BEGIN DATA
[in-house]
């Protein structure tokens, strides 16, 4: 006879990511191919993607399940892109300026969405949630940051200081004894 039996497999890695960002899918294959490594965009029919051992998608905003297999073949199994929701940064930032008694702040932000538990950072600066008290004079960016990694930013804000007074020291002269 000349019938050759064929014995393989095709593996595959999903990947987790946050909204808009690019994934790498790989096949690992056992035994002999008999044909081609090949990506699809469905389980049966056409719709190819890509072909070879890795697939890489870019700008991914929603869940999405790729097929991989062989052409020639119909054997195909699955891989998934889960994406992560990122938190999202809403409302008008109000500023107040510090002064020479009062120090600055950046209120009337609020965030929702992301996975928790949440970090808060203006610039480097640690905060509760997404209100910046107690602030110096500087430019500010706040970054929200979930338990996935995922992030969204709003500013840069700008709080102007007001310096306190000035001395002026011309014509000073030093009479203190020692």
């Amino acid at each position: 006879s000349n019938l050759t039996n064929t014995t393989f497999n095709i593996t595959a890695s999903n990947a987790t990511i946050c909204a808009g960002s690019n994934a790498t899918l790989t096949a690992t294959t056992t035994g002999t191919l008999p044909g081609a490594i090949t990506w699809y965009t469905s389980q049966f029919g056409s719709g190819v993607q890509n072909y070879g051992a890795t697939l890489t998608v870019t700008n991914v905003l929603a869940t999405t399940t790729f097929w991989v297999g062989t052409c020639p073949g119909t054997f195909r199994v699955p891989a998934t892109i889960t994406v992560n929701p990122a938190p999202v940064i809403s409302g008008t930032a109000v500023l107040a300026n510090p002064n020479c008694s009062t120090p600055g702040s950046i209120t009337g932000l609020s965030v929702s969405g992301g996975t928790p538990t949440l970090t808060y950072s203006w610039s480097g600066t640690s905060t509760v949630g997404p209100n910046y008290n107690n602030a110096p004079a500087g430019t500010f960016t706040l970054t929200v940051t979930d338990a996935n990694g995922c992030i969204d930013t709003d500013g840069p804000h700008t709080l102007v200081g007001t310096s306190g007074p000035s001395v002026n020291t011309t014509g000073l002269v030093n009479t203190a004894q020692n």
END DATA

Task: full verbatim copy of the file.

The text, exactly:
[in-house]
């Protein structure tokens, strides 16, 4: 006879990511191919993607399940892109300026969405949630940051200081004894 039996497999890695960002899918294959490594965009029919051992998608905003297999073949199994929701940064930032008694702040932000538990950072600066008290004079960016990694930013804000007074020291002269 000349019938050759064929014995393989095709593996595959999903990947987790946050909204808009690019994934790498790989096949690992056992035994002999008999044909081609090949990506699809469905389980049966056409719709190819890509072909070879890795697939890489870019700008991914929603869940999405790729097929991989062989052409020639119909054997195909699955891989998934889960994406992560990122938190999202809403409302008008109000500023107040510090002064020479009062120090600055950046209120009337609020965030929702992301996975928790949440970090808060203006610039480097640690905060509760997404209100910046107690602030110096500087430019500010706040970054929200979930338990996935995922992030969204709003500013840069700008709080102007007001310096306190000035001395002026011309014509000073030093009479203190020692």
């Amino acid at each position: 006879s000349n019938l050759t039996n064929t014995t393989f497999n095709i593996t595959a890695s999903n990947a987790t990511i946050c909204a808009g960002s690019n994934a790498t899918l790989t096949a690992t294959t056992t035994g002999t191919l008999p044909g081609a490594i090949t990506w699809y965009t469905s389980q049966f029919g056409s719709g190819v993607q890509n072909y070879g051992a890795t697939l890489t998608v870019t700008n991914v905003l929603a869940t999405t399940t790729f097929w991989v297999g062989t052409c020639p073949g119909t054997f195909r199994v699955p891989a998934t892109i889960t994406v992560n929701p990122a938190p999202v940064i809403s409302g008008t930032a109000v500023l107040a300026n510090p002064n020479c008694s009062t120090p600055g702040s950046i209120t009337g932000l609020s965030v929702s969405g992301g996975t928790p538990t949440l970090t808060y950072s203006w610039s480097g600066t640690s905060t509760v949630g997404p209100n910046y008290n107690n602030a110096p004079a500087g430019t500010f960016t706040l970054t929200v940051t979930d338990a996935n990694g995922c992030i969204d930013t709003d500013g840069p804000h700008t709080l102007v200081g007001t310096s306190g007074p000035s001395v002026n020291t011309t014509g000073l002269v030093n009479t203190a004894q020692n």